Aug. 31 (Bloomberg) -- Michael Vick’s $100 million contract will provide the Pro Bowl quarterback with enough money to reimburse his creditors by 2014, Vick’s financial adviser and bankruptcy trustee said.
“It’s a beautiful thing,” Joseph Luzinski, the trustee overseeing Vick’s bankruptcy plan, said yesterday in a telephone interview. “It should put sufficient monies in the pot to substantially clean up all of the claims.”
Luzinski, a court-appointed restructuring attorney with Development Specialists Inc. in Miami, said the bankruptcy payout plan implemented in 2009 was based on Vick receiving a large contract in the future.
“That was the hope of the creditors that it would work out this way,” Luzinski said. “And short of there being some dramatic change -- there’s no lockout, no injuries -- and no other issues, it should be a workable format to clean up his past financial commitments.”
Vick agreed on a six-year contract with the Philadelphia Eagles that places him among the National Football League’s highest-paid players just over two years after he left prison, where he was serving a sentence for involvement in a dogfighting ring.
$40 Million Guaranteed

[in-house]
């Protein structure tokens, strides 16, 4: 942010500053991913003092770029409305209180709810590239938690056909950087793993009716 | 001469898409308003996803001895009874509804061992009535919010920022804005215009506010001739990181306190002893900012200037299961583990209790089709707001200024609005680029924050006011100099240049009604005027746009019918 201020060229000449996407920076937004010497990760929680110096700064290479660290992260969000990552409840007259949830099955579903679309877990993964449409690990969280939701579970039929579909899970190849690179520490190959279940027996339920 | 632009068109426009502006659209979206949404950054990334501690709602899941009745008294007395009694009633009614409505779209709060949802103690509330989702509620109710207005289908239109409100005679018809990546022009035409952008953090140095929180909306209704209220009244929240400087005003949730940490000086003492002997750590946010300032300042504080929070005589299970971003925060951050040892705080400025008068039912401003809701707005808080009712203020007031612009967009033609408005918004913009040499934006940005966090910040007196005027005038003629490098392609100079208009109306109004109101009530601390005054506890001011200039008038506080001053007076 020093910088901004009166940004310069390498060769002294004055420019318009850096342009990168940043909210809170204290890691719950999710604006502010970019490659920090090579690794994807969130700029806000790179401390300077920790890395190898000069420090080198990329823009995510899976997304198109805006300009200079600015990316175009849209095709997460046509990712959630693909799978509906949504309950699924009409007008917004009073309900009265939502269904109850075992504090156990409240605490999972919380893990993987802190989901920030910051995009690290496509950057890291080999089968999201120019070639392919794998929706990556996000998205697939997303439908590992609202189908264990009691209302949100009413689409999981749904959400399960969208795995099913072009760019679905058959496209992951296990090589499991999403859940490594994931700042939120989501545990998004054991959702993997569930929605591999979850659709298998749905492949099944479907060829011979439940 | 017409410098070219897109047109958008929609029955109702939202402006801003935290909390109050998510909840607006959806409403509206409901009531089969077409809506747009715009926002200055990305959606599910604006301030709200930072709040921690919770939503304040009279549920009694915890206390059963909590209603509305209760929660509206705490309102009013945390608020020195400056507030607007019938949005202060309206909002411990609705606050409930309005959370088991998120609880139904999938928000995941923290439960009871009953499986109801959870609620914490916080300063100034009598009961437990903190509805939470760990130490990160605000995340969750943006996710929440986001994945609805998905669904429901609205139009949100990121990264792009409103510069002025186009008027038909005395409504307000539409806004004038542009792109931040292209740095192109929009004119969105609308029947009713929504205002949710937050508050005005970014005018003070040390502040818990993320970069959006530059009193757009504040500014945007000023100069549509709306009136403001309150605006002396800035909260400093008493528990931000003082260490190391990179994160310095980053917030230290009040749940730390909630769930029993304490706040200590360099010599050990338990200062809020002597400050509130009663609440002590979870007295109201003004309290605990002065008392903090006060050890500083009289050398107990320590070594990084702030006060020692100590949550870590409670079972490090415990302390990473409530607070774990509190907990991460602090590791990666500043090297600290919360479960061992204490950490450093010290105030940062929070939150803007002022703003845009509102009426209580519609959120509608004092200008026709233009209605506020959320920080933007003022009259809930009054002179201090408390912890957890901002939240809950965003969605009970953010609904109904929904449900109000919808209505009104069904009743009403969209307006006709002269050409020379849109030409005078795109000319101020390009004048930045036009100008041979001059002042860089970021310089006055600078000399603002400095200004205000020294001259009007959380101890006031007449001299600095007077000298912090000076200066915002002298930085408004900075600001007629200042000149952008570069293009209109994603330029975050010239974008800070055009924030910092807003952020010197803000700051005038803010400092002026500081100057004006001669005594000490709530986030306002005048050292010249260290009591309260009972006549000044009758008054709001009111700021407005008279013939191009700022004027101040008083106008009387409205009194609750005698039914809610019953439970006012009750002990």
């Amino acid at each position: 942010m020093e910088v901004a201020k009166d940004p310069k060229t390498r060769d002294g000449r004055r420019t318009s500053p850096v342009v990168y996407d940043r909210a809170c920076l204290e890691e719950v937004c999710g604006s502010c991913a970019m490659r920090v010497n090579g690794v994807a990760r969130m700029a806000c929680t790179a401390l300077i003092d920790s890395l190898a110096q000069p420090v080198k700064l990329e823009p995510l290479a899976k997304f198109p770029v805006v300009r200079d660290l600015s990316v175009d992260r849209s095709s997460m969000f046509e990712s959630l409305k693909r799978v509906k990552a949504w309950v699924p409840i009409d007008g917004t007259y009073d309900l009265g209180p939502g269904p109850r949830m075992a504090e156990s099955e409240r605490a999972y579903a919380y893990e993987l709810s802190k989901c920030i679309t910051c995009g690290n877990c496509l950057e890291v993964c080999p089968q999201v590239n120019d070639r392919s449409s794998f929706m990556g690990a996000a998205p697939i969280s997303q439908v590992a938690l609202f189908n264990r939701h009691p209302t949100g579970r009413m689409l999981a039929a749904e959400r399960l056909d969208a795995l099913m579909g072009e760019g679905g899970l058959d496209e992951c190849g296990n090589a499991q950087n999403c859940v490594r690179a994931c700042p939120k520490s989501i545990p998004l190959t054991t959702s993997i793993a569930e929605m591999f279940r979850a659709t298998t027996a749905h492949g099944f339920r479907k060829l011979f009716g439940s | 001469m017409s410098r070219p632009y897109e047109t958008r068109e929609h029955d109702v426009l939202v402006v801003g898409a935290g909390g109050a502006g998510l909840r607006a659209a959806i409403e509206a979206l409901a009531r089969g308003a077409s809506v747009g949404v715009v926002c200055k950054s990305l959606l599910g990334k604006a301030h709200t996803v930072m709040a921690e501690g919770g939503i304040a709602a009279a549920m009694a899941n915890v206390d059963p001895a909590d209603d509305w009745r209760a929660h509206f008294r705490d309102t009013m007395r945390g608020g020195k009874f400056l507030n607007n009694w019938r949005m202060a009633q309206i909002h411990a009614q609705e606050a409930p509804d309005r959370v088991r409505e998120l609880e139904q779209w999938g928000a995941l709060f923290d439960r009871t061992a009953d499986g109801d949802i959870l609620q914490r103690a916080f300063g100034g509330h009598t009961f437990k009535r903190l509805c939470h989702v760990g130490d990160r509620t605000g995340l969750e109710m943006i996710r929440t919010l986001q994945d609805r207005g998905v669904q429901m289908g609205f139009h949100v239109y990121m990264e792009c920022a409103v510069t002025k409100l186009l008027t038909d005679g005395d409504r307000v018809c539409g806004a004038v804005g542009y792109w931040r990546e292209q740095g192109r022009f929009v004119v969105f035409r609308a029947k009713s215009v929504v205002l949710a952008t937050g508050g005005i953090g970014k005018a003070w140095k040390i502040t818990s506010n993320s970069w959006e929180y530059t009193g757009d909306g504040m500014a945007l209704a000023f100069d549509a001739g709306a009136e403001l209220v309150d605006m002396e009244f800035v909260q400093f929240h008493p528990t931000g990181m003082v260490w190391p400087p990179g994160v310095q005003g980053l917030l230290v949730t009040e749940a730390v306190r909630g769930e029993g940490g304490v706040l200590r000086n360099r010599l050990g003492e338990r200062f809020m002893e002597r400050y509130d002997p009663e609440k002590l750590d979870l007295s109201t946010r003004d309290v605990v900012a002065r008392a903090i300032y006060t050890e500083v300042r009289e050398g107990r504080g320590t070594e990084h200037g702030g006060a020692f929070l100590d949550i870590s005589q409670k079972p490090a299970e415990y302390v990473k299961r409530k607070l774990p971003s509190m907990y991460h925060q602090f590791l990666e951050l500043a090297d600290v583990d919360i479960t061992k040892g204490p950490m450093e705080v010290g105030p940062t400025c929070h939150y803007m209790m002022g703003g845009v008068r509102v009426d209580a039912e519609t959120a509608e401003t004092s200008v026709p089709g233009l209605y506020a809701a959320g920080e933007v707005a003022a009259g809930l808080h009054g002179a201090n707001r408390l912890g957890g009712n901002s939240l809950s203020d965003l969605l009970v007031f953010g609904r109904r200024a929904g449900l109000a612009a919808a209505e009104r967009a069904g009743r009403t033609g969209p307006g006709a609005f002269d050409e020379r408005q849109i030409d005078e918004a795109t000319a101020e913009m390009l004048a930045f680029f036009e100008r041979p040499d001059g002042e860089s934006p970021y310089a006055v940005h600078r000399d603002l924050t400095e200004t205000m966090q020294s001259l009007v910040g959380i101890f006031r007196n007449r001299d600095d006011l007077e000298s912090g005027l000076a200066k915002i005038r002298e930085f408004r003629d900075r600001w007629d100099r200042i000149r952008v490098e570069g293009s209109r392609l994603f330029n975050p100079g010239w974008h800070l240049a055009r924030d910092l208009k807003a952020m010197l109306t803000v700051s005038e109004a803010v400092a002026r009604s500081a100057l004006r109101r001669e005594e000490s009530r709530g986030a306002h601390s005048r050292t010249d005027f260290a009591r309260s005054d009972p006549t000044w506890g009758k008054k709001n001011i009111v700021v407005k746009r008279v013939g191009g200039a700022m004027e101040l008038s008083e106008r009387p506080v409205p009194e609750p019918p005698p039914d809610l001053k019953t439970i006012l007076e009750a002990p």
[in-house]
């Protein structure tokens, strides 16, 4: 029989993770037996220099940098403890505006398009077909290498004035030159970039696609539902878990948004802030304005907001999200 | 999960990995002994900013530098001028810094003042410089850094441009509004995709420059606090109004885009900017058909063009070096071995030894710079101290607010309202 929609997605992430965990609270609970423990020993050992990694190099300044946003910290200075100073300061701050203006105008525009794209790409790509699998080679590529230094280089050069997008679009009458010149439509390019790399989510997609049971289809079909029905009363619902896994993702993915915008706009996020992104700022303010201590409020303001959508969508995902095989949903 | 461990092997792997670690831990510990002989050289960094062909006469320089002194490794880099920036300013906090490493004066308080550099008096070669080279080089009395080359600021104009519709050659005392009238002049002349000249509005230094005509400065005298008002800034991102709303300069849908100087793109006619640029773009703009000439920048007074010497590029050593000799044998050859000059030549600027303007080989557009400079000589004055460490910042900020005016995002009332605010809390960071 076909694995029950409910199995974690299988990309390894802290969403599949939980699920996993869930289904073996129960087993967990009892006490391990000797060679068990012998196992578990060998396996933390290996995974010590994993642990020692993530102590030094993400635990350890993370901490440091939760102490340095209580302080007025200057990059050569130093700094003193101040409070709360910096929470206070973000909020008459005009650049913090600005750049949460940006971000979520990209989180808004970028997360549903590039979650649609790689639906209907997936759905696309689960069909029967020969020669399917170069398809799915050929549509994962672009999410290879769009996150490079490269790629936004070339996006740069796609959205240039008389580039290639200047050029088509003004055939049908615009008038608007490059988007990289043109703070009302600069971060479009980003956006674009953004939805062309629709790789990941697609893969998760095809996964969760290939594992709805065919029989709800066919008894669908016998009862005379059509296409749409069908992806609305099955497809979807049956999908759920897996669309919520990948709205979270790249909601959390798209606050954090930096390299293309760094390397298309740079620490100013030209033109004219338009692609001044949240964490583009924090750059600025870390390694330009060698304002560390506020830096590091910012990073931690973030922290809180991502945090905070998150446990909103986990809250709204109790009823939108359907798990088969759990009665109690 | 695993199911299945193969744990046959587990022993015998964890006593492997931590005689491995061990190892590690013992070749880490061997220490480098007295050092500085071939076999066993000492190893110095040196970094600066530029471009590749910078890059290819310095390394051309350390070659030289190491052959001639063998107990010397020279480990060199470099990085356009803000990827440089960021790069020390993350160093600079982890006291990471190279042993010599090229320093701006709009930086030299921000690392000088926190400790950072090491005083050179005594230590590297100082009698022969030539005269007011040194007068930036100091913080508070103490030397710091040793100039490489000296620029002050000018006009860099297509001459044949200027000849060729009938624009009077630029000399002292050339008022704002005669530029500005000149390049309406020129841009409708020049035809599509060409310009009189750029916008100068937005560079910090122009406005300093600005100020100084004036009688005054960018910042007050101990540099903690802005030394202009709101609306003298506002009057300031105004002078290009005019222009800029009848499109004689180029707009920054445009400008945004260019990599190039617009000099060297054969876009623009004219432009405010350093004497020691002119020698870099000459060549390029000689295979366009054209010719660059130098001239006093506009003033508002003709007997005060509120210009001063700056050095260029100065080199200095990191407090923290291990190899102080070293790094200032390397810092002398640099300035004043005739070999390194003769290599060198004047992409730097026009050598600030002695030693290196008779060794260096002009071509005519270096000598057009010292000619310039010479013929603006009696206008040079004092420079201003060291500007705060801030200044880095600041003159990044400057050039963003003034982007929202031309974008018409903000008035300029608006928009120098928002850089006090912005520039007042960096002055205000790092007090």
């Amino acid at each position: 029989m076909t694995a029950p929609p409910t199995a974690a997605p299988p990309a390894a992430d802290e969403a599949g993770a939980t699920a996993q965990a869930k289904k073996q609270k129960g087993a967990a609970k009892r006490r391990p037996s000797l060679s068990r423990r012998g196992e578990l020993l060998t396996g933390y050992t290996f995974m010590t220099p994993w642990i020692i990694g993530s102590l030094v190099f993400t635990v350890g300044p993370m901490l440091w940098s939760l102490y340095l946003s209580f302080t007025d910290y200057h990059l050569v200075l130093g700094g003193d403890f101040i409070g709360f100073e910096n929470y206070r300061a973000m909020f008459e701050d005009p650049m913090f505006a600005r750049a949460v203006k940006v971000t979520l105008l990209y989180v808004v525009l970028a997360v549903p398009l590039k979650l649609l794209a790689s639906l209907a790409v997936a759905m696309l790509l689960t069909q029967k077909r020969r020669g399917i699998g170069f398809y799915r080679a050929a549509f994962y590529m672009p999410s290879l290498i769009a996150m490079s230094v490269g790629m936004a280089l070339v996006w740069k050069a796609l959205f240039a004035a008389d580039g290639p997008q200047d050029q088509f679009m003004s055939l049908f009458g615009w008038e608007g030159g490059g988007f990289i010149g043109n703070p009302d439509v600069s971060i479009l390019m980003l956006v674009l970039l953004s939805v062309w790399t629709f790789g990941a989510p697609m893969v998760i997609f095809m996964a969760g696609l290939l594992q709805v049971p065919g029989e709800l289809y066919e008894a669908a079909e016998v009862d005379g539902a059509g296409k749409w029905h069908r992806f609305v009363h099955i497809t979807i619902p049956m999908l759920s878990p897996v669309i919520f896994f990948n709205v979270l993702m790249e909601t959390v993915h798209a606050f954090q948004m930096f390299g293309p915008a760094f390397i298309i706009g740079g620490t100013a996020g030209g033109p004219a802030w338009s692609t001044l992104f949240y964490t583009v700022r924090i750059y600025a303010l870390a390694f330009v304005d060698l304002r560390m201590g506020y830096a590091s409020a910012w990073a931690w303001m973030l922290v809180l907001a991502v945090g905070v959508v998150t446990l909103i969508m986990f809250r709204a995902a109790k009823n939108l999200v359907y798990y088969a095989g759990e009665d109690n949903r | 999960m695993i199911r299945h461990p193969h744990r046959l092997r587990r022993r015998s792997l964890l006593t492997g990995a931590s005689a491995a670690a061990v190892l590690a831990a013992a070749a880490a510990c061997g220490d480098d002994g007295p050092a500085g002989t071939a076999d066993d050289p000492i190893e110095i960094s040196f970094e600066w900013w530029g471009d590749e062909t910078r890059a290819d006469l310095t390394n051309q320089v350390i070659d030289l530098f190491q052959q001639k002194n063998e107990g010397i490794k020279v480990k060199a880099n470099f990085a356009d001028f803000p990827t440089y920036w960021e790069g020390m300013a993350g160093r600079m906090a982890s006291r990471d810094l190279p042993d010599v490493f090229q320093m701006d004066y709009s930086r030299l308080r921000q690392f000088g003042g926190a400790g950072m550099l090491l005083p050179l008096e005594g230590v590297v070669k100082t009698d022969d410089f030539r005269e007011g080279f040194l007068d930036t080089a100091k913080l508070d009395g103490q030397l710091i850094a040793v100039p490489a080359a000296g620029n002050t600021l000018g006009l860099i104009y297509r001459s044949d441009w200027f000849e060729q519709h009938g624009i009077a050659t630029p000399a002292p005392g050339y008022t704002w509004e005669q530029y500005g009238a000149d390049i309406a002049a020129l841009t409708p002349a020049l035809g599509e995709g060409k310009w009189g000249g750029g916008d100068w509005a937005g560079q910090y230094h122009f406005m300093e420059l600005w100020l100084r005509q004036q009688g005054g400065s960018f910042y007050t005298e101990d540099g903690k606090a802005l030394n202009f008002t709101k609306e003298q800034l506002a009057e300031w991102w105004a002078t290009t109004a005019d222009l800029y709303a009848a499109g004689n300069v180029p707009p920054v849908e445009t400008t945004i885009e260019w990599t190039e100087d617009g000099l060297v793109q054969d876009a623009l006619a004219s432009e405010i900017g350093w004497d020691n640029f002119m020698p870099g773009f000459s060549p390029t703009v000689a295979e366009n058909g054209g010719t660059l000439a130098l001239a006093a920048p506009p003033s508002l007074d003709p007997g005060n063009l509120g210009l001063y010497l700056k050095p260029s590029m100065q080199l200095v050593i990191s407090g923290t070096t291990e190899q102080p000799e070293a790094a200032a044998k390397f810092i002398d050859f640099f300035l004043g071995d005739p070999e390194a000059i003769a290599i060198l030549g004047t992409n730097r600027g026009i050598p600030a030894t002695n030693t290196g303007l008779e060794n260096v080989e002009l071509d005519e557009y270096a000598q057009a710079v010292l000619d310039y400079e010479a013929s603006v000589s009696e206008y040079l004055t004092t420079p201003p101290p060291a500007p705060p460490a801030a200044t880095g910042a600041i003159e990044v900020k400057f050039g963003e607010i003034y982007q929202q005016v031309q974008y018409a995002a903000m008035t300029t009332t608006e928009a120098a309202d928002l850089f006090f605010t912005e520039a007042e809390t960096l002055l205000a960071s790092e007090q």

The deal is worth $100 million and guarantees the 31-year-old Vick about $40 million, Ira Spiegel, Vick’s financial adviser, said in a telephone interview. The Eagles, who begin the regular season Sept. 11 at the St. Louis Rams, didn’t disclose financial terms in a statement.
“It will be a relief to be done with this and be done with the bankruptcy plan early,” Spiegel said. “Michael’s plan going forward is to ensure that when he is done playing he doesn’t have anything to worry about.”
Under the contract, Vick would make about $16 million a season. Unsecured creditors stand to receive about $5.2 million a year from that contract. Vick owed creditors about $20 million and has paid off a “couple million,” Luzinski said.
“So far, it has been fairly minimal,” Luzinski said.